Meet a NYFA Artist: Zoje Stage

Meet a NYFA Artist: Zoje Stage

NYFA speaks with 2008 Playwriting/Screenwriting Fellow Zoje Stage.

NYFA: Hi Zoje, what are you working on at the moment?

ZS: My main push for the last year has been to get my feature script “The Machine Who Loved” into production. I’ve been gradually attracting people to the project, and my co-producer and I hope to shoot it in western New York in spring/summer 2010 on a budget of about $2m. The story is about a woman who is forced into early retirement, who consoles herself by purchasing an artificial life form tailored to her every specification. The science fiction elements are completely secondary: it is really a chance to examine how men and woman communicate (and miscommunicate), and how we define humanity – all through the device of having a character who is not “natural born.”

It has been my goal since I was 18 to make thought-provoking yet entertaining art films that could compete on an international level. I’m now 40, and “The Machine Who Loved” will mark my debut as a professional writer/director, so this is really my burning passion. It’s been a circuitous path, but everything I’ve done has been leading to this. I’m also still creating new feature-length scripts, because, in spite of also being a serious writer in other areas (like poetry) I really love the screenplay format. I’m also getting into spreading my little digital films around, via YouTube, etc. – it’s instant sharing in a way that the major filmmaking process is not.

(Click here to watch Stage’s work on YouTube)

NYFA: What were some of your early artistic influences?

ZS: I am very fortunate in that I grew up in a family that did not relegate children to the stultifying world of children’s entertainment. The first film I remember seeing was “The Day the Earth Stood Still” – I couldn’t have been older than four. As a child in Pittsburgh there was still a grand Cinemascope theatre, where I saw huge sci-fi films like “2001: A Space Odyssey” and “Close Encounters of the Third Kind.” As a teenager I was captivated by Scandinavian films like “The Emigrants” and “Pelle the Conqueror.” So, my cinematic influences are rooted both in fantasy and hard-knock reality.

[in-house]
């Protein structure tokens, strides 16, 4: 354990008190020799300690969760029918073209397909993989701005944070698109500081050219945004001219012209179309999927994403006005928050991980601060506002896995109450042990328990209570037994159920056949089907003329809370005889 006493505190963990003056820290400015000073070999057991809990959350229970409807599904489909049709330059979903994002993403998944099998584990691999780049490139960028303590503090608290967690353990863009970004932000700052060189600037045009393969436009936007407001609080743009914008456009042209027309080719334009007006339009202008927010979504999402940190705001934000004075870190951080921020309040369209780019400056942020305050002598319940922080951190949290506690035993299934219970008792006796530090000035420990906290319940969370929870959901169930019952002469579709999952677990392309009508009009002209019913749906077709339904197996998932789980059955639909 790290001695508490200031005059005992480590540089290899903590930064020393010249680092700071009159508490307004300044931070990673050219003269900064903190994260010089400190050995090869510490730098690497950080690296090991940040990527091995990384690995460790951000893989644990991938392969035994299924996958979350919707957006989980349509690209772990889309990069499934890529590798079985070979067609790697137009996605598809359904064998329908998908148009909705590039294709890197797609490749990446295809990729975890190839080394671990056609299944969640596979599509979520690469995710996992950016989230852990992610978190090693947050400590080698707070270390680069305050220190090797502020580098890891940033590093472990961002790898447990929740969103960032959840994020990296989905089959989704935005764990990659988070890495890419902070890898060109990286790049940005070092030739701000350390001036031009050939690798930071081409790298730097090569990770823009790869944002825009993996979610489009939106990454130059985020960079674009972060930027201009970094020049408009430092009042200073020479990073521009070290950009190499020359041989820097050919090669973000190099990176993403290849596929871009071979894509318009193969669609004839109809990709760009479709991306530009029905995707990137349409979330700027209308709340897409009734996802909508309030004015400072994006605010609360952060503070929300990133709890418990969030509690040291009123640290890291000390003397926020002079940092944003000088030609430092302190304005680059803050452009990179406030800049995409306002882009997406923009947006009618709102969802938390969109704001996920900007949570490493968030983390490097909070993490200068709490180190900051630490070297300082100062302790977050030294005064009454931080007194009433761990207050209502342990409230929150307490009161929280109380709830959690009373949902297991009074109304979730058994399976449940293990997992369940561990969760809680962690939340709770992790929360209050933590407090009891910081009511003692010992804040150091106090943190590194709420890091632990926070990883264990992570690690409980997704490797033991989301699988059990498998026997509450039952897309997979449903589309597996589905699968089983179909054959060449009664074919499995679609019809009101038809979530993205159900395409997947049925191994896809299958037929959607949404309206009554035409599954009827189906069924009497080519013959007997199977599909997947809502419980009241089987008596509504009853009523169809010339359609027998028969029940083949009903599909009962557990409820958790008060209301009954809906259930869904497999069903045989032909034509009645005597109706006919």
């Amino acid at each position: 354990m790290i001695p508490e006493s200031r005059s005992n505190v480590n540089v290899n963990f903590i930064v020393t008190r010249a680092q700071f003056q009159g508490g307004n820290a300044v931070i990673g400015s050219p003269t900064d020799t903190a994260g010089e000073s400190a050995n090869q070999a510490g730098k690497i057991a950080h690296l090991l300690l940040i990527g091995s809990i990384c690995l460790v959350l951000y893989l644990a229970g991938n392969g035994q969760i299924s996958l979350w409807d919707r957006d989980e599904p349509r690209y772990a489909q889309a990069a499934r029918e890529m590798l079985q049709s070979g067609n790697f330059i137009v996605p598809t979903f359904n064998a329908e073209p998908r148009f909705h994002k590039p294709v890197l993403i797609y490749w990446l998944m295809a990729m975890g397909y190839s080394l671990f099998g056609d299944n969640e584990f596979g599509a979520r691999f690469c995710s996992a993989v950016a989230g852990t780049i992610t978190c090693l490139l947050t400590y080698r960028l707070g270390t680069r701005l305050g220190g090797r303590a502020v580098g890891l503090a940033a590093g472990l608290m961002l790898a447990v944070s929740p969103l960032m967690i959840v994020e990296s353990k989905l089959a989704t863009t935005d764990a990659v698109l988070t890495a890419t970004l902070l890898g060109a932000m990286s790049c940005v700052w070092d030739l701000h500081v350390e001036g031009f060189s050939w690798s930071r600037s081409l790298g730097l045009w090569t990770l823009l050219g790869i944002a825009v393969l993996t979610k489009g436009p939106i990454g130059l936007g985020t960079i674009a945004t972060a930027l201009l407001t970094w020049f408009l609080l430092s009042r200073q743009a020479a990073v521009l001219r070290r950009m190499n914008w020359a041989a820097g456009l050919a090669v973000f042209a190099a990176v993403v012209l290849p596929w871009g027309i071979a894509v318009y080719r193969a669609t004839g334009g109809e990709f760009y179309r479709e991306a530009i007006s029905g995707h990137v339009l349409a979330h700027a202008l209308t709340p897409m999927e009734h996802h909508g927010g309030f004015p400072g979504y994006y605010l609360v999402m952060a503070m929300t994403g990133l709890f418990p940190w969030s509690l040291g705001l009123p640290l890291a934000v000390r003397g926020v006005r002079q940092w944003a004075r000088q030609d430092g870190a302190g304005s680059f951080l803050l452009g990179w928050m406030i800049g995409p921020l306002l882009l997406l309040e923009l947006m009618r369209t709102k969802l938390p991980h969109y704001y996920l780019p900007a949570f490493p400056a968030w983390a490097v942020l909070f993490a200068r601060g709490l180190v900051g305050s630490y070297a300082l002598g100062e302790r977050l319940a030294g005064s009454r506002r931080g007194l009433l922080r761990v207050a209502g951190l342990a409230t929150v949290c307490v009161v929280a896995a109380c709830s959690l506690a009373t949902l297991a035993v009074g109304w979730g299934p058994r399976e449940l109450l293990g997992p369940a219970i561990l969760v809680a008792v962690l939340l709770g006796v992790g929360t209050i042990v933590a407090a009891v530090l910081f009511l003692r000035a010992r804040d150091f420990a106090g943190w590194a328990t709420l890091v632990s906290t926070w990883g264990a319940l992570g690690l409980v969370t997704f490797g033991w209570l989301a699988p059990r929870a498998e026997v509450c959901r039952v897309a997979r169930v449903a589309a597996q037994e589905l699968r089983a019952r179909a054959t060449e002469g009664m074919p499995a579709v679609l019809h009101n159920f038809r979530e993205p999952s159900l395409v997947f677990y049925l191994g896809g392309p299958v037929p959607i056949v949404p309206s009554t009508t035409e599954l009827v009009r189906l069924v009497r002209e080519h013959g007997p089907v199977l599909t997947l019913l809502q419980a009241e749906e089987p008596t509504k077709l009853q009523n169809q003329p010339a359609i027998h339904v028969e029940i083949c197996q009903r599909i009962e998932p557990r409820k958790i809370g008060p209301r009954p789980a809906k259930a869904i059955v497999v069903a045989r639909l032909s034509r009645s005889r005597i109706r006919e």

NYFA: Do you notice any recurring themes in your work?

ZS: I’ve always been attracted to the idea of redemption – of the possibility for a terribly flawed character to reach a better place. I don’t think I could ever write a true tragedy. This isn’t to say I create rosy endings – self-realization is often incremental.

NYFA: What place or location have you gained inspiration from?

ZS: I always like to have my desk in front of a window. I have seen extraordinary things happen in the parking lot.

NYFA: What did your family think of your decision to be an artist? What does your family think of your work?

ZS: I think my parents are somewhat confused about my profession and my work. We live in a world where most people have either time or money – rarely both. I have chosen time as the infinitely more valuable of the two. I am alive when I am creating. Someday, I hope to own a couch. Until then, my sister is endlessly supportive of me and my work… and, unlike other family members, she has never asked why I haven’t written a “summer blockbuster.”

NYFA: What is your favorite thing that anyone has said or written about your work?

ZS: When I was 17 I took a college writing class (one of the only college classes I have ever taken). The instructor, a professional writer, commented on an essay that I had “sensibilities that are entirely your own”. I got an A+ on the paper, and in the class. In reality, my “sensibilities” have butted heads with the greater, money-driven world – but it meant a lot that this teacher saw something in me.

NYFA: How do you feel about the industry in which your work operates? Anything you would you change?

ZS: My work operates in an industry that exists in a world in which women have never been truly valued. The great (and small) contributions of women throughout history have been erased from the collective conscience. What would a building look like, how would a government be run, how would we tell a story if the history of humanity had evolved with true gender equality?

NYFA: How has the Fellowship affected you?

ZS: It gave me validation at a point in my efforts when I really needed it. Long-term rejection is hard core. I have been incredibly focused since winning the Fellowship. I have made concrete decisions about who I am as an artist and what I want to achieve.

Amy Aronoff
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